"The groundwork of all happiness is health." - Leigh Hunt

Beware of hidden allergens in dietary supplements

May 2, 2023 – If no other answer seems clear, popular dietary supplements could possibly be the explanation on your allergic reactions.

Allergens might be hidden in various supplements, from dyes in vitamin C powders to some vitamins utilized in hair products and other products. Alison Ehrlich, MDsaid on the annual meeting of the American Contact Dermatitis Society.

“Generally, our patients don't tell us what supplements they take,” says Ehrlich, a dermatologist with a practice in Washington, D.C. The hottest supplements, she says, include anti-aging, sleep and weight reduction/weight management supplements.

Surveys have shown that many patients don't discuss taking dietary supplements with their doctor, partially because they imagine their doctor would disapprove of taking dietary supplements and patients should not adequately informed about dietary supplements, she said.

“This is definitely an area we should try to learn more about,” she said.

The regulation of food supplements is carried out by the Dietary Supplements Health and Education Act of 1994which defines dietary supplements as a food category and never as drugs. Dietary supplements might be vitamins, minerals, herbs and extracts, Ehrlich said.

“There is not a lot of safety when supplements come to market,” she explained. “It is not the manufacturer's responsibility to test these products and make sure they are safe. When they are taken off the market, it is because safety reports go back to the FDA.”

Therefore, an in depth history of dietary complement intake is vital, because it could reveal possible allergens because the reason behind previously unidentified reactions, she said.

Ehrlich reported a case during which a patient claimed to have reacted to a “Prevage-like” product labeled as a crepe repair cream. The product’s ingredients included Idebenonean artificial version of the favored antioxidant generally known as Coenzyme Q10.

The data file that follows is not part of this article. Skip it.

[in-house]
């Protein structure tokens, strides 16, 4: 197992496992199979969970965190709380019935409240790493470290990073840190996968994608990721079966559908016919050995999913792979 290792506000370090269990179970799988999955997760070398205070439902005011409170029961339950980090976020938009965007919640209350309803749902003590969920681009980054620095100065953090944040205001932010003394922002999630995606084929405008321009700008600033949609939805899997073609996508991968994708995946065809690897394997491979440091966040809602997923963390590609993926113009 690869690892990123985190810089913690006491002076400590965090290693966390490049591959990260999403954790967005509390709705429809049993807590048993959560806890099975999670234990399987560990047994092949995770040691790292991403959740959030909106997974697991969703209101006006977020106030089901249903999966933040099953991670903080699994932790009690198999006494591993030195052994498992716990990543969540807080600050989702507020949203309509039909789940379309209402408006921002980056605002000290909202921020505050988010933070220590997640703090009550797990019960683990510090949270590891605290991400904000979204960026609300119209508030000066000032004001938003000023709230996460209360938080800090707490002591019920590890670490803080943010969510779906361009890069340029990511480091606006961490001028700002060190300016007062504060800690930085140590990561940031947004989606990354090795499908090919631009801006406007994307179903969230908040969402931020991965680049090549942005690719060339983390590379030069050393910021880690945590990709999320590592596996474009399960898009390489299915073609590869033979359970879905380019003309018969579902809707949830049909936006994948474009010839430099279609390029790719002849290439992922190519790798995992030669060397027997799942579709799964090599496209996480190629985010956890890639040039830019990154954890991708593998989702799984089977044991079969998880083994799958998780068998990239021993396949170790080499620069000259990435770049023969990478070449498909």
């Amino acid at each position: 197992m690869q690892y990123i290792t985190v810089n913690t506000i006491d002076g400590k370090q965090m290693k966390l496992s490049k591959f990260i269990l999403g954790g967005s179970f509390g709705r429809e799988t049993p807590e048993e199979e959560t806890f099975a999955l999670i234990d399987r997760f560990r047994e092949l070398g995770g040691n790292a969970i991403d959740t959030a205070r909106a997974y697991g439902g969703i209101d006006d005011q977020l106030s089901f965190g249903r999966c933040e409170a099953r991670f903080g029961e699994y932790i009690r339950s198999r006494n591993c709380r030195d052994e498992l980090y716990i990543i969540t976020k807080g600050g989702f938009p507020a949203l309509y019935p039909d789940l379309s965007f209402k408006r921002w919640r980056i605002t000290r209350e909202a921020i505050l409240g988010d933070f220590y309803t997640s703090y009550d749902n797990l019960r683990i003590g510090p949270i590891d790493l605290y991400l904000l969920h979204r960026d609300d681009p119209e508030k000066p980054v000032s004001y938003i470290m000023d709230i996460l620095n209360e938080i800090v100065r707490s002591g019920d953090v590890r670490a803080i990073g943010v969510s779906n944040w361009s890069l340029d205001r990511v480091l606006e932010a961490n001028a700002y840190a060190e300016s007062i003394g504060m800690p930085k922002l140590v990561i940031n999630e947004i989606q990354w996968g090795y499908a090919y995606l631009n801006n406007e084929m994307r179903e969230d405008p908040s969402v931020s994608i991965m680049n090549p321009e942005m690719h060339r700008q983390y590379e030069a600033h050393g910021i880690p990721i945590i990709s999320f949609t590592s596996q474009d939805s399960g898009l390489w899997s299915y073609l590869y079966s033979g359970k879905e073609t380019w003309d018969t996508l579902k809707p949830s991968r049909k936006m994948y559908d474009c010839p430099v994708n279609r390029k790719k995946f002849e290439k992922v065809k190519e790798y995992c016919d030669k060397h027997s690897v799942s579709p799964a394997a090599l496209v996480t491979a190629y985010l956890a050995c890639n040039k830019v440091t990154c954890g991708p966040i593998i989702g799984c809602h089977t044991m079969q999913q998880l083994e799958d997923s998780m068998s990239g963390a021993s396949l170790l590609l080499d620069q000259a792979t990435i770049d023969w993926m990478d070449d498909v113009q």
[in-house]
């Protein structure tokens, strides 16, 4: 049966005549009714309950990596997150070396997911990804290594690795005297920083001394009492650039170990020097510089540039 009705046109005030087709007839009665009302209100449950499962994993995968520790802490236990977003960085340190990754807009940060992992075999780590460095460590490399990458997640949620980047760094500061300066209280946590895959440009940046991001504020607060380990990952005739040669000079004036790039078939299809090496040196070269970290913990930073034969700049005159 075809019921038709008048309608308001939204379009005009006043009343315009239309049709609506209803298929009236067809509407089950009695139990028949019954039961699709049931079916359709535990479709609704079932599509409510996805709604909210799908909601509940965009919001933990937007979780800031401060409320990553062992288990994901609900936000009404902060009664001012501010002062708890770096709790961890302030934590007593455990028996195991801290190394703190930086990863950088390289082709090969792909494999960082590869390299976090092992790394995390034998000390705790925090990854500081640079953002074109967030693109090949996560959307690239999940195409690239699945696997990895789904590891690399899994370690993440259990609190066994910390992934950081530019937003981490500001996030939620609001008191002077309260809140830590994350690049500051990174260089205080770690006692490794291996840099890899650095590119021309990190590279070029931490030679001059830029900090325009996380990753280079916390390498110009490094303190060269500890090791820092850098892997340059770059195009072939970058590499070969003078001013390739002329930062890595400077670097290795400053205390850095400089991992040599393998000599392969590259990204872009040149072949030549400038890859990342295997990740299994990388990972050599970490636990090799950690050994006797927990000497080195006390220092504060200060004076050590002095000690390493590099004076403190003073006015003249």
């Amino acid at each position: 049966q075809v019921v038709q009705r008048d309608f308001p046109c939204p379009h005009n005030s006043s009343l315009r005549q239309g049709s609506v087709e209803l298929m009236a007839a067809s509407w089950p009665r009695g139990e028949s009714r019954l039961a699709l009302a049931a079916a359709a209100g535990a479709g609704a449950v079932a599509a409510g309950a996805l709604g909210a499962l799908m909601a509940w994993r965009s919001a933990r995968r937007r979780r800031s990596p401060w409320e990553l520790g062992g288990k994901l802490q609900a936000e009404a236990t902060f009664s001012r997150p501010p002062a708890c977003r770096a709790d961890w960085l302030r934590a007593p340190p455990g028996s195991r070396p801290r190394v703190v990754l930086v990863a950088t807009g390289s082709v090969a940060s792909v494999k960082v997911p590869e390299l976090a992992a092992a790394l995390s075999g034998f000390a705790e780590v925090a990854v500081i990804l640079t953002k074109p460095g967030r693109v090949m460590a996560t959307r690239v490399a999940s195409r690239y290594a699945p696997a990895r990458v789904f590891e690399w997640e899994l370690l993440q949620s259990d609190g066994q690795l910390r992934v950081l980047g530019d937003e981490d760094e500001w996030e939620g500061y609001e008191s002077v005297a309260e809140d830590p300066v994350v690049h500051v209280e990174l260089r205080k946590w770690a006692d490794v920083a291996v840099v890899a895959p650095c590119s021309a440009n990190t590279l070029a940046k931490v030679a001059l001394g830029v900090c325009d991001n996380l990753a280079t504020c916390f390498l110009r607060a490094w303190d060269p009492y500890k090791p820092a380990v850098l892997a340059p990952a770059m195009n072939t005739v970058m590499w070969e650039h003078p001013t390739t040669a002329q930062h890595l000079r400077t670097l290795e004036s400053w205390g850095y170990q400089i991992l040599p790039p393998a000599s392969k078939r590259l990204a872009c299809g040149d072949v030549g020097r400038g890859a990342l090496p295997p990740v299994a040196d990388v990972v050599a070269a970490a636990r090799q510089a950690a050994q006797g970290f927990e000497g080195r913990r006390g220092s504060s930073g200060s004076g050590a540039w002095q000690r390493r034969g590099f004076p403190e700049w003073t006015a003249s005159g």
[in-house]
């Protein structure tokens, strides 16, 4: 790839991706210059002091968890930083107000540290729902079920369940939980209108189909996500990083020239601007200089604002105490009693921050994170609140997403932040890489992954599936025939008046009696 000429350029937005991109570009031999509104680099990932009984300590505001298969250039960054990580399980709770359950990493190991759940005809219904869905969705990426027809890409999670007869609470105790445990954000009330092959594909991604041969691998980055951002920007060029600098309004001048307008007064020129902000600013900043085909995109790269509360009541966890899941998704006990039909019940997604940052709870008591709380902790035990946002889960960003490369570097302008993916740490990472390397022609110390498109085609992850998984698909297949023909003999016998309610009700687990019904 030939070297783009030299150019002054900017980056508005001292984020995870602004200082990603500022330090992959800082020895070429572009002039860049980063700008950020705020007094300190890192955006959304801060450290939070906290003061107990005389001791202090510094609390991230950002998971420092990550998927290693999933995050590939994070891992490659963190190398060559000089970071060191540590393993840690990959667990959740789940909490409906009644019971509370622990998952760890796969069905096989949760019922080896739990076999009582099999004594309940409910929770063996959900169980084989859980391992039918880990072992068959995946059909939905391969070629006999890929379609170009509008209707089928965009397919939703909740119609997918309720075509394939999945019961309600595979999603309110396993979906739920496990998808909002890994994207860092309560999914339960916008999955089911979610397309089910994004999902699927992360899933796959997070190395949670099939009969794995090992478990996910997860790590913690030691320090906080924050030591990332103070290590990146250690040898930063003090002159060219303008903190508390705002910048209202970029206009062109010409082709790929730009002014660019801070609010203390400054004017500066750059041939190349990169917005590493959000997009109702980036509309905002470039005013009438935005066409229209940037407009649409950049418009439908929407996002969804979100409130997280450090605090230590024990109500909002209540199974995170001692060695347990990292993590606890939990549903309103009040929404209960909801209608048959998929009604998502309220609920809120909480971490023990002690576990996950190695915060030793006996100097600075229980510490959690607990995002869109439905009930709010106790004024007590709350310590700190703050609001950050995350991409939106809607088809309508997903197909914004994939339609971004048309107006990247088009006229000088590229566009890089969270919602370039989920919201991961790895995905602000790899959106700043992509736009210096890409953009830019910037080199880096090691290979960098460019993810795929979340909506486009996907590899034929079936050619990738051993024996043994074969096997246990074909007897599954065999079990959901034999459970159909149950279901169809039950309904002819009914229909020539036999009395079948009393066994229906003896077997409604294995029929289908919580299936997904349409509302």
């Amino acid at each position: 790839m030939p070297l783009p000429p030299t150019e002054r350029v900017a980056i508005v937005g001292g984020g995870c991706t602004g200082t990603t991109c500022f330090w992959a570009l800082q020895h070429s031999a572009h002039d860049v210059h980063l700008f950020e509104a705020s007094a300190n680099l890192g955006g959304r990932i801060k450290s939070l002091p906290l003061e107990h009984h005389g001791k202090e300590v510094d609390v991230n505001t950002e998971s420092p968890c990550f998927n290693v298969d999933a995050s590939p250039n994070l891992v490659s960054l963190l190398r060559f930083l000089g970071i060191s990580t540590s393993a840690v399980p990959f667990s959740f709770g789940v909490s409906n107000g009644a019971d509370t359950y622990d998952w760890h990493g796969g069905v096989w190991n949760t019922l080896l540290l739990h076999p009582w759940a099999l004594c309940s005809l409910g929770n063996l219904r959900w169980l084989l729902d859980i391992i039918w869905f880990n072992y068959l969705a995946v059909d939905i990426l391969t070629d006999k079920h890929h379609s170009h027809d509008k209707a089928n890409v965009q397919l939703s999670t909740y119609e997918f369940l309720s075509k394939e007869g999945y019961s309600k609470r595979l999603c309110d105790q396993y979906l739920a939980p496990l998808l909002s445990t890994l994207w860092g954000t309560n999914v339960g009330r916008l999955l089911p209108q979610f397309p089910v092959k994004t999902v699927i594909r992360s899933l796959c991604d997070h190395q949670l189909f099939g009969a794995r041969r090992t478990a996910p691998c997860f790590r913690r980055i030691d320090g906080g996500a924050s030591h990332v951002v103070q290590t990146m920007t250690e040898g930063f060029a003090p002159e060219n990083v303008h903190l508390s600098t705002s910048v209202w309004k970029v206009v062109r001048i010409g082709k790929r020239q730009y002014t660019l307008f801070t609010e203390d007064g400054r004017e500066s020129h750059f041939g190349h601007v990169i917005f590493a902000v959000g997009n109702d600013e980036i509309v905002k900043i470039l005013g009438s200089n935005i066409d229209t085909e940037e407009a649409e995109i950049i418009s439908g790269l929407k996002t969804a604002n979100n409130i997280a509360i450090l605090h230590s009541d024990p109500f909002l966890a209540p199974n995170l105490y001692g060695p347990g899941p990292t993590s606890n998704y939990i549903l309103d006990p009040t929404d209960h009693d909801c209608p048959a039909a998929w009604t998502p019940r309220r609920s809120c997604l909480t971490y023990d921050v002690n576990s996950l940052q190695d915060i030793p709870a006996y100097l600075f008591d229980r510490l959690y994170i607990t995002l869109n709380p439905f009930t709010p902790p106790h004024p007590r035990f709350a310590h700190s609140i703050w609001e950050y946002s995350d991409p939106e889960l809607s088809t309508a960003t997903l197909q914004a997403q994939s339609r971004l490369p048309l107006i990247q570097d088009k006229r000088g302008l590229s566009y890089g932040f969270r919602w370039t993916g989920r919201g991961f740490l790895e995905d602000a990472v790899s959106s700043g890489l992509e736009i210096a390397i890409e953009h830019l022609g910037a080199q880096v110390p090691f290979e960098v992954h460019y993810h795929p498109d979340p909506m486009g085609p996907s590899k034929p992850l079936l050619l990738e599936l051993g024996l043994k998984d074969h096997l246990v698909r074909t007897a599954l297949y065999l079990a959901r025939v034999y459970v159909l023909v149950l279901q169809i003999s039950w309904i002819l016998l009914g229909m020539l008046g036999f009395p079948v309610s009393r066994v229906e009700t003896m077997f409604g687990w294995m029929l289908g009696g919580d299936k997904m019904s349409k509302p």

Be careful with vitamins

Another possible source of allergies is vitamin C supplements, which became especially popular in the course of the pandemic as people sought additional immune system support, Ehrlich noted. “What type of vitamin C product our patients take is important,” she said. For example, some vitamin C powders contain coloring agents resembling carmine, a red dye derived from dried and crushed shells of some insects. Some also contain gelatin, which might trigger an allergic response in individuals with alpha-gal syndrome, she said.

In general, water-soluble vitamins resembling vitamins B1 through B9, B12 and C usually tend to cause a right away response, Ehrlich said. Fat-soluble vitamins resembling vitamins A, D, E and K usually tend to cause a delayed response of allergic contact dermatitis (ACD).

Herbs and spices can even act as allergens. Turmeric is a spice that has turn into a well-liked dietary complement, Ehrlich said. Turmeric and curcumin (present in turmeric) might be used as a dye for the yellow color in addition to a flavoring agent, but have been linked to allergic reactions. Another popular herbal complement, Ginkgo bilobais marketed as a product to enhance memory and cognitive abilities. It is accessible in pill form and as an herbal tea.

“It's really important to think about what herbal products our patients are taking, and not just in pill form,” Ehrlich said. “We need to broaden our thinking about what the herbs are in.”